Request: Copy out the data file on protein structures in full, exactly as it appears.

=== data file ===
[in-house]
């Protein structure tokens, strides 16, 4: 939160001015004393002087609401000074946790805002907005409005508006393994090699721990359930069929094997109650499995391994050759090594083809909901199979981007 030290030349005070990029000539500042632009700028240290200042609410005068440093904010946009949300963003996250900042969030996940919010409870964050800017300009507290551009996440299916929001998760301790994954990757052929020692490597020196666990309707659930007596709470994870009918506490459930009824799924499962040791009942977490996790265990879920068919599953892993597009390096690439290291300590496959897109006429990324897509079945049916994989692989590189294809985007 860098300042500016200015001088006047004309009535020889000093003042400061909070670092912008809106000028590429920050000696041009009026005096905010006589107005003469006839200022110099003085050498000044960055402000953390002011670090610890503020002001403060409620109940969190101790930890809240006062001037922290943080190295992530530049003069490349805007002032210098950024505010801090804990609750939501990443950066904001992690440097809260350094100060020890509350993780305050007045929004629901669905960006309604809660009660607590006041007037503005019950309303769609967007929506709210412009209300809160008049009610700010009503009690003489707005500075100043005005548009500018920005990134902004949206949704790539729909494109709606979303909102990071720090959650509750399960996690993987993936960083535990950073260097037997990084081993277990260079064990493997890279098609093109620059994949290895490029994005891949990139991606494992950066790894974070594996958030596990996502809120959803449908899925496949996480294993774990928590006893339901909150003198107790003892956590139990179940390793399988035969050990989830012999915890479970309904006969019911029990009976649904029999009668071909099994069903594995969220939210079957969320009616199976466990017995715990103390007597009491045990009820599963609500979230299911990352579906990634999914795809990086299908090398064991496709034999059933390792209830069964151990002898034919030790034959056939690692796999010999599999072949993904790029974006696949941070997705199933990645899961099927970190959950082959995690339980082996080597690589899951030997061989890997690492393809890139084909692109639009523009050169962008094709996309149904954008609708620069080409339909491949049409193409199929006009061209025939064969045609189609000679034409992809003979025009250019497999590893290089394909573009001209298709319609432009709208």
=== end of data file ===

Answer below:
[in-house]
């Protein structure tokens, strides 16, 4: 939160001015004393002087609401000074946790805002907005409005508006393994090699721990359930069929094997109650499995391994050759090594083809909901199979981007 030290030349005070990029000539500042632009700028240290200042609410005068440093904010946009949300963003996250900042969030996940919010409870964050800017300009507290551009996440299916929001998760301790994954990757052929020692490597020196666990309707659930007596709470994870009918506490459930009824799924499962040791009942977490996790265990879920068919599953892993597009390096690439290291300590496959897109006429990324897509079945049916994989692989590189294809985007 860098300042500016200015001088006047004309009535020889000093003042400061909070670092912008809106000028590429920050000696041009009026005096905010006589107005003469006839200022110099003085050498000044960055402000953390002011670090610890503020002001403060409620109940969190101790930890809240006062001037922290943080190295992530530049003069490349805007002032210098950024505010801090804990609750939501990443950066904001992690440097809260350094100060020890509350993780305050007045929004629901669905960006309604809660009660607590006041007037503005019950309303769609967007929506709210412009209300809160008049009610700010009503009690003489707005500075100043005005548009500018920005990134902004949206949704790539729909494109709606979303909102990071720090959650509750399960996690993987993936960083535990950073260097037997990084081993277990260079064990493997890279098609093109620059994949290895490029994005891949990139991606494992950066790894974070594996958030596990996502809120959803449908899925496949996480294993774990928590006893339901909150003198107790003892956590139990179940390793399988035969050990989830012999915890479970309904006969019911029990009976649904029999009668071909099994069903594995969220939210079957969320009616199976466990017995715990103390007597009491045990009820599963609500979230299911990352579906990634999914795809990086299908090398064991496709034999059933390792209830069964151990002898034919030790034959056939690692796999010999599999072949993904790029974006696949941070997705199933990645899961099927970190959950082959995690339980082996080597690589899951030997061989890997690492393809890139084909692109639009523009050169962008094709996309149904954008609708620069080409339909491949049409193409199929006009061209025939064969045609189609000679034409992809003979025009250019497999590893290089394909573009001209298709319609432009709208």